A research consortium led by INL develops a smart system to monitor grape maturation

INL_iGrape Project Partners copy

A project presented by a group of partners from Portugal, Italy and Germany, led by INL – International Iberian Nanotechnology Laboratory, has been selected for funding from the competitive European Union Research and Innovation programme, Horizon 2020. The project aims to develop an innovative solution that will allow continuous and real-time monitoring of grape maturation level and vine hydric stress, helping to determine the right moment for the harvest and secure a high-quality wine production.

The goal of iGrape is to develop a fully integrated and standalone smart device, small and low-cost, able to measure the level of grape maturity and vine hydric stress by optical detection. This device will be completely autonomous, with its battery, signal pre-processing and a wireless communications module, allowing it to measure and transmit its readings regularly to a remote data collection station for the required period (about three months).
The system to be developed may bring several advantages over currently used methods.

Vineyards are just the beginning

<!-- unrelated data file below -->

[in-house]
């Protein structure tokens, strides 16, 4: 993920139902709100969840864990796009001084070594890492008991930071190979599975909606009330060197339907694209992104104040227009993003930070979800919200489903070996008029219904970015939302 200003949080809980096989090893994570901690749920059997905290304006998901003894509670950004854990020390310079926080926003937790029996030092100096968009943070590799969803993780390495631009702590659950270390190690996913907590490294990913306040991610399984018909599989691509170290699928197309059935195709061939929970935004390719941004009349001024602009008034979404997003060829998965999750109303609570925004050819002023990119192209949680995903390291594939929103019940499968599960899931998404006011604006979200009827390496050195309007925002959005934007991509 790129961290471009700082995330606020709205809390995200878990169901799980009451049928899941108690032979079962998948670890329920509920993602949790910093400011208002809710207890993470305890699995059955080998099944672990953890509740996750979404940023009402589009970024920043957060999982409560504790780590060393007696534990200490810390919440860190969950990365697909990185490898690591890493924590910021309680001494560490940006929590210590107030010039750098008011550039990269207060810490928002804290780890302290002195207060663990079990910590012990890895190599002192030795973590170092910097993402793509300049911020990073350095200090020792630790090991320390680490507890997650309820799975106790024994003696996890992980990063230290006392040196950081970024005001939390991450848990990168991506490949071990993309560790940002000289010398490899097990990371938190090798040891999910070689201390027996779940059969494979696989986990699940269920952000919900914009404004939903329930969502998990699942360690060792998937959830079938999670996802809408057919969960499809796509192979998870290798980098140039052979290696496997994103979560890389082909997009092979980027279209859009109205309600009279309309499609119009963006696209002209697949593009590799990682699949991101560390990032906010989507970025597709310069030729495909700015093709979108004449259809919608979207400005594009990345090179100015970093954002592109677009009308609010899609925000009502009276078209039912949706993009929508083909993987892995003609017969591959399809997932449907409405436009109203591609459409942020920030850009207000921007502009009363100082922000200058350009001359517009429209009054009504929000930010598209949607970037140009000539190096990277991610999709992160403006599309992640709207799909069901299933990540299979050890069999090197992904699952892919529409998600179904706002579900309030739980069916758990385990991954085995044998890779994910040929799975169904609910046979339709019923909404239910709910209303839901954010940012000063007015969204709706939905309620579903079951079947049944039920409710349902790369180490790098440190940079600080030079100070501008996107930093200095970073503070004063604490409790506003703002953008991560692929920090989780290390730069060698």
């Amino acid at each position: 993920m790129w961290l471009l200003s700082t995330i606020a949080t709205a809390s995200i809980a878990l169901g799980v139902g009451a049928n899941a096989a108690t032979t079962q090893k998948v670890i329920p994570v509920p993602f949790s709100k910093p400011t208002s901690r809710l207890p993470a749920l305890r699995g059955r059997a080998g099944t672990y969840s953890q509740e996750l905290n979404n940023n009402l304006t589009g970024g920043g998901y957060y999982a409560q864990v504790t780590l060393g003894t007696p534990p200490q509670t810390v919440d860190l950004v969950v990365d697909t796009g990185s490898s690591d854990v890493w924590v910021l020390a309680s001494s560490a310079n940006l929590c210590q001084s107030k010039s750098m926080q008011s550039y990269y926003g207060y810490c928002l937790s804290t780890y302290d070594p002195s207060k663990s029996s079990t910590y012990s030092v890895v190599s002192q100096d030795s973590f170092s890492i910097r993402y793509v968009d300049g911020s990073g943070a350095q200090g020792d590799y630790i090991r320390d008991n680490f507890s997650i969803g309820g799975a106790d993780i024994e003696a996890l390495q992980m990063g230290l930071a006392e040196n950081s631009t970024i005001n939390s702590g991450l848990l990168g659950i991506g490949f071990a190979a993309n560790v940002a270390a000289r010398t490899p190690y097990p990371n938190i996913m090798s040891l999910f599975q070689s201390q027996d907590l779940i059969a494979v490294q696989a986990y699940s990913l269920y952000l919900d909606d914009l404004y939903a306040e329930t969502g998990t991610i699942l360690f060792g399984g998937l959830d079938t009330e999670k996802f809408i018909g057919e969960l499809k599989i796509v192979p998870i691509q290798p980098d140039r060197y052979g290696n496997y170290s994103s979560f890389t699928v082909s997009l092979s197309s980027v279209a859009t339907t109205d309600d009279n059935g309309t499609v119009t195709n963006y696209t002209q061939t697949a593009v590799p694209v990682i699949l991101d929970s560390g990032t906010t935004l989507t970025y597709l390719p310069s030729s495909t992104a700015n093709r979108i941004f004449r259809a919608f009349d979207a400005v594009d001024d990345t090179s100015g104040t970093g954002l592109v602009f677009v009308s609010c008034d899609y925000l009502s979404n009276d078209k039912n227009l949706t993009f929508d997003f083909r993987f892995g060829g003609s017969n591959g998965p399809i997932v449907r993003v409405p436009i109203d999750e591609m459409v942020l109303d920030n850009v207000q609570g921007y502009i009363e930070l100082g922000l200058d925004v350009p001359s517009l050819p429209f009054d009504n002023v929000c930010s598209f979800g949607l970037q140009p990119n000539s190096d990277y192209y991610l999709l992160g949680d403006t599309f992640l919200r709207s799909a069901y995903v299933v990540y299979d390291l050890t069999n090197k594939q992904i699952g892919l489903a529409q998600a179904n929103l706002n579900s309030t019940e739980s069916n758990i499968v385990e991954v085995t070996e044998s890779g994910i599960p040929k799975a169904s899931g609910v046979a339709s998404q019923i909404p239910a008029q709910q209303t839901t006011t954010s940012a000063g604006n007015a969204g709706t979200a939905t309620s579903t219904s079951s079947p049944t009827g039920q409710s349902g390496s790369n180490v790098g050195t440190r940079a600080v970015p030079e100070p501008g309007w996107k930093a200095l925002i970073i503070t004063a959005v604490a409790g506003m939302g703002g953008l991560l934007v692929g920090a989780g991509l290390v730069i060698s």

There are several indicators of the right timing to harvest the grapes and take them to the winery. This new solution targets some of the essential ones, namely the grape vine’s hydric stress and grape maturation (in both sensory and technological dimensions – e.g. anthocyanins and sugar levels in grape berries).

This project originated from contacts between INL and the Portuguese winemaking company Sogrape, with estates in Portugal, Spain, Argentina, Chile and New Zealand. Subsequently, it included partners with the required expertise and know-how to secure the required level of delivery: INESC MN (Portugal), University of Freiburg (Germany), Department of Agricultural and Environmental Sciences – Production, Landscape, Agroenergy – University of Milan (Italy), and Automation SRL (Italy).

This project, which aims to have a significant contribution to precision farming, will now be developed for 36 months, taking the Internet of Things to the vineyards and aiming for new applications in agriculture and fruit production, a sector responsible for a major footprint in the global economy.